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'You Have The Right To Remain Silent.' Or Do You?

Any devotee of TV crime dramas or police procedural shows hears the phrase regularly. But court decisions in recent years have chipped away at that principle.

Supreme Court To Weigh Facebook Threats, Religious Freedom, Discrimination

The U.S. Supreme Court opens a new term Monday. The issues on the docket range from whether threats on Facebook count as threats to whether prisoners should be allowed to wear short beards.

For The Formerly Obese, Stigma Remains After Weight Is Lost

People who have lost significant weight are uneasy about revealing that in online dating profiles, because obesity is often judged as a moral failing. Research shows they have good reason to worry.

Macon & Eggs: Blight, Security Breaches And Ebola

GPB Macon's Leah Fleming and Charles Richardson of The Telegraph come together to discuss blight and the recent spate of government security breaches from the perspective of Middle Georgians.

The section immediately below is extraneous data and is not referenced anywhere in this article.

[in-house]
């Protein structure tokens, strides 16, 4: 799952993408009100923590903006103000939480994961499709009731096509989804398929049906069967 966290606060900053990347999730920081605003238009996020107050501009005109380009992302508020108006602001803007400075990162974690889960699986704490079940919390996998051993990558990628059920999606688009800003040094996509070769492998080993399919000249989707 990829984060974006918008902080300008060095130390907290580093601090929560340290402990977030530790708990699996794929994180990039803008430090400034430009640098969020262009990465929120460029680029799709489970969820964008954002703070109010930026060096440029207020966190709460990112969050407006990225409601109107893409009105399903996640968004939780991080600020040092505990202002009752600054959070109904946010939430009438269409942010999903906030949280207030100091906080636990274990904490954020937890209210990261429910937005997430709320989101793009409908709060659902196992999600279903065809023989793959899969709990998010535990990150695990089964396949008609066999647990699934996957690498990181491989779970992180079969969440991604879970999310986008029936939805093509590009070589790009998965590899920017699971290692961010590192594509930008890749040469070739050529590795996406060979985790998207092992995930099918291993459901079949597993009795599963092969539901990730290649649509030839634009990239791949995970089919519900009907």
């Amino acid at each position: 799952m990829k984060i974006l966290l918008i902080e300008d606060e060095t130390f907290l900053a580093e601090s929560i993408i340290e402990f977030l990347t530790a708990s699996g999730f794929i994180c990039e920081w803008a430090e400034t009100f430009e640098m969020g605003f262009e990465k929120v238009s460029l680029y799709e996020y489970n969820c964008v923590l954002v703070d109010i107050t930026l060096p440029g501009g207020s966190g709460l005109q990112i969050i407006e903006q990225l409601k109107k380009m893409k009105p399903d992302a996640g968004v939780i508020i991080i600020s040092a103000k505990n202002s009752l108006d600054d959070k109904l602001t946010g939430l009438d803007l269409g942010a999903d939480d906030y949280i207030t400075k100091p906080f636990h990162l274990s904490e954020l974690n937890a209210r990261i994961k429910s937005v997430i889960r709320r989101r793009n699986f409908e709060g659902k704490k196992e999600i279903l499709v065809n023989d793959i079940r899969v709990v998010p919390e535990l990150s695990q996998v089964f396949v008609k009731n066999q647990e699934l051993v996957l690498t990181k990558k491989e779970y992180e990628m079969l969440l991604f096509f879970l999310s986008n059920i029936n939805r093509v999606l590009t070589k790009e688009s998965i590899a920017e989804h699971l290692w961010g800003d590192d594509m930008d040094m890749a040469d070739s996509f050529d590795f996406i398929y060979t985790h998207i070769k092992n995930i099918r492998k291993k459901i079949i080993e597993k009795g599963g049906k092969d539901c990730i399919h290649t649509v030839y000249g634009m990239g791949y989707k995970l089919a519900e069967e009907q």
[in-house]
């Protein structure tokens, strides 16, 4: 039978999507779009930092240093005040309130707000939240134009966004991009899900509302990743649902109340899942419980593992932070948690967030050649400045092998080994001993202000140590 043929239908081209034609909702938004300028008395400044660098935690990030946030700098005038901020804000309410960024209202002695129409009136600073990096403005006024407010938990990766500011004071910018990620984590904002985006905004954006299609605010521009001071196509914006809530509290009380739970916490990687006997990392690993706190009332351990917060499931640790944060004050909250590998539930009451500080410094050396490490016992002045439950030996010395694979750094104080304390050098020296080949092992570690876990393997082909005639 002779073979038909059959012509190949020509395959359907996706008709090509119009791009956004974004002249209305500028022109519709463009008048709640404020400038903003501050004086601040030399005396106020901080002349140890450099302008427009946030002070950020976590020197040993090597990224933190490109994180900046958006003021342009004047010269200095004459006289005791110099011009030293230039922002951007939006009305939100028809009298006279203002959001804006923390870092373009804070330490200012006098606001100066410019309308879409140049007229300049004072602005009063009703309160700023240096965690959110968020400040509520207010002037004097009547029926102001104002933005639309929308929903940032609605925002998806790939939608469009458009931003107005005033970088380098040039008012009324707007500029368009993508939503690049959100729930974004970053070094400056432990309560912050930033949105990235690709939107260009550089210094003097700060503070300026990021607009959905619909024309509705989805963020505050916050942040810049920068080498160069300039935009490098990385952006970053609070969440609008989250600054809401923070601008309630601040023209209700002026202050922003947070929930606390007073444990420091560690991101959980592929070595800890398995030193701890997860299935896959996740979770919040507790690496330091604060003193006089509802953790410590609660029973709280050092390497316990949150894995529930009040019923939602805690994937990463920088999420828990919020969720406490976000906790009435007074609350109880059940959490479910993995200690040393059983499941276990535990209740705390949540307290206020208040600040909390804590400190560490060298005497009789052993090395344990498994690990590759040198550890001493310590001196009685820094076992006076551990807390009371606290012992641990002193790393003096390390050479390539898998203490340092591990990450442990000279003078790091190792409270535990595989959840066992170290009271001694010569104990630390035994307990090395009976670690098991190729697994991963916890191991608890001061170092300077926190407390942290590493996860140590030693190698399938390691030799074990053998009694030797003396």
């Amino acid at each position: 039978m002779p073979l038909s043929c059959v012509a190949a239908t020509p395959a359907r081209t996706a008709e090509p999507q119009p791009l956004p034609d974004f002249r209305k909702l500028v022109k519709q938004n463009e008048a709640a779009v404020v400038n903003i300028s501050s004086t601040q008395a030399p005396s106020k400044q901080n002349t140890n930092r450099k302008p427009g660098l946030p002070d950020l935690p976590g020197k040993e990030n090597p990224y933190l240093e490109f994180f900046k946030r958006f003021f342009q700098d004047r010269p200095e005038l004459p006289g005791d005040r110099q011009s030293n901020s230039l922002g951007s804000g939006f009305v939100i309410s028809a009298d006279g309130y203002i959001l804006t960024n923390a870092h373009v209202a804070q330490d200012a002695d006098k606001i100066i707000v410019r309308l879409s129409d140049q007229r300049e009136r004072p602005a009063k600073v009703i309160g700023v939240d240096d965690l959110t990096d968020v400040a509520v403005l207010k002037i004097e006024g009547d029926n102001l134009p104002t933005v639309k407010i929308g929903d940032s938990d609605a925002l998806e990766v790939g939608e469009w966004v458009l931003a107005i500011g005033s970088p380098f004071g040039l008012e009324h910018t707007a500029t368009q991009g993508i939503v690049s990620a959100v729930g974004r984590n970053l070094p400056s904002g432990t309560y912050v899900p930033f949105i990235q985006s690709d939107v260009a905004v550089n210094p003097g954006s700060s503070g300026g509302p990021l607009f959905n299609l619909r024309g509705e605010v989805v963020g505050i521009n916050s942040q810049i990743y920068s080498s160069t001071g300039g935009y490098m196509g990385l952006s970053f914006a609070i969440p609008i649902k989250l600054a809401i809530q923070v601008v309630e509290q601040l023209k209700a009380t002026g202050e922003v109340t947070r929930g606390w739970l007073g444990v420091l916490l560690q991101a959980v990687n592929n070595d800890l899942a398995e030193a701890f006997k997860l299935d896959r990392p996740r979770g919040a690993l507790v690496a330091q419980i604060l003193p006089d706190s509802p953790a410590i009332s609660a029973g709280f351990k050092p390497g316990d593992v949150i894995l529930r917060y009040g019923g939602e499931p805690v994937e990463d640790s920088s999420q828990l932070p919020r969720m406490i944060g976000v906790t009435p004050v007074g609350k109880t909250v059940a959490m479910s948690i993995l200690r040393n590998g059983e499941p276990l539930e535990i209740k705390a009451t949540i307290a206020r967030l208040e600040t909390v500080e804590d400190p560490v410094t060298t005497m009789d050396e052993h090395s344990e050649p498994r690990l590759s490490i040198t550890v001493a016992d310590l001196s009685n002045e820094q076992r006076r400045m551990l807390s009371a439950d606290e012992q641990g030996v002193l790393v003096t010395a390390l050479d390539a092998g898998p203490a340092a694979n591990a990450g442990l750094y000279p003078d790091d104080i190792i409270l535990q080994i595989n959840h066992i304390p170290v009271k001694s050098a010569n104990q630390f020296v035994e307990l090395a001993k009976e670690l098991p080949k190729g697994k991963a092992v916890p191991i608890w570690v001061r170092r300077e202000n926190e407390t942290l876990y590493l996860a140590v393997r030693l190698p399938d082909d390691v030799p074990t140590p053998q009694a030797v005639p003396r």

After Quiet Night Of Protests, Hong Kong's Government Offices Reopen

The government had warned that it wanted streets opened by Monday, but police didn't confront most occupiers. The protesters made room for commuters to enter government offices and return to work.

After Protests Over History Curriculum, School Board Tries To Compromise

For weeks, Colorado high school students protested a proposal that the AP history course promote patriotism. The school board dropped some controversial language, but voted to review the curriculum.

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Q&A: Plumbing The Mysteries Of The Teenage Brain

In Age of Opportunity, psychologist Larry Steinberg applies neuroscience to risk-taking, peer influence, the boredom of high school and other adolescent conundrums.